Hydrophobic and Hofmeister effects on the adhesion of spider silk proteins onto solid substrates: an AFM-based single-molecule study

Langmuir. 2008 Feb 19;24(4):1350-5. doi: 10.1021/la702341j. Epub 2007 Nov 28.


AFM-based single-molecule force spectroscopy has been used to study the effect of Hofmeister salts and protein hydrophobicity on the adhesion of recombinant spider silk proteins onto solid substrates. Therefore, a molecular probe consisting of a spider silk protein and an AFM tip has been developed, which (i) is a well-defined, small system that can be simulated by molecular dynamics simulations, (ii) allows access to the whole soluble concentration range for ions, and (iii) provides the distribution of desorption forces rather than just ensemble-averaged mean values. The measured desorption forces follow the Hofmeister series for anions (H2PO4-, Cl-, I-) with a stabilizing energy of more than 15 kBT for 5 M NaH2PO4. Moreover, this effect is influenced by the hydrophobicity of the spider silk protein, indicating that hydrophobic and Hofmeister effects are closely related.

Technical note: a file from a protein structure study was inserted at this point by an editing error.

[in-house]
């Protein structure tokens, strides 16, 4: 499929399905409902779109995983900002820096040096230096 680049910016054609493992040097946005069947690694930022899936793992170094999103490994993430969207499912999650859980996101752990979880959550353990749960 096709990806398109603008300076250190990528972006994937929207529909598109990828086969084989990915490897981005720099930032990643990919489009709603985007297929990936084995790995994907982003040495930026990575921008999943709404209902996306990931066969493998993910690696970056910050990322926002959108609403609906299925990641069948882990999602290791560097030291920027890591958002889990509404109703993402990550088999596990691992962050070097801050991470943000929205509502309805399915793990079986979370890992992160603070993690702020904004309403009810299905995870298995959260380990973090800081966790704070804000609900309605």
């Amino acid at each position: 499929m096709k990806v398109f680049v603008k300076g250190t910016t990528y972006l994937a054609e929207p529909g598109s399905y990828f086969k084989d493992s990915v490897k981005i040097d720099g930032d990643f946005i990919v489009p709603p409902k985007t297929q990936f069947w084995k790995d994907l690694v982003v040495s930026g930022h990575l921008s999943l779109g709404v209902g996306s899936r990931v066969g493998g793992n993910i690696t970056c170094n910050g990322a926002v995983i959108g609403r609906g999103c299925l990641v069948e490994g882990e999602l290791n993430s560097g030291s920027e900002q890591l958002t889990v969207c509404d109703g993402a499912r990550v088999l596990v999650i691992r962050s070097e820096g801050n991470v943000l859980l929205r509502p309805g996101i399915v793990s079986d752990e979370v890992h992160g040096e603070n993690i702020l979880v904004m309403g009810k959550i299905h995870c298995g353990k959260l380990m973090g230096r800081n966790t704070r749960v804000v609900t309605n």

Publication types

  • Research Support, Non-U.S. Gov't

MeSH terms

  • Animals
  • Anions / chemistry
  • Computer Simulation
  • Hydrophobic and Hydrophilic Interactions
  • Insect Proteins / chemistry*
  • Membranes, Artificial*
  • Microscopy, Atomic Force / methods*
  • Models, Chemical
  • Nitrates / chemistry
  • Phosphates / chemistry
  • Protein Binding
  • Recombinant Proteins / chemistry
  • Salts / chemistry*
  • Silk / chemistry*
  • Sodium Chloride / chemistry
  • Sodium Iodide / chemistry
  • Spiders / chemistry*
  • Surface Properties


  • Anions
  • Insect Proteins
  • Membranes, Artificial
  • Nitrates
  • Phosphates
  • Recombinant Proteins
  • Salts
  • Silk
  • Sodium Chloride
  • sodium nitrate
  • Sodium Iodide
  • sodium phosphate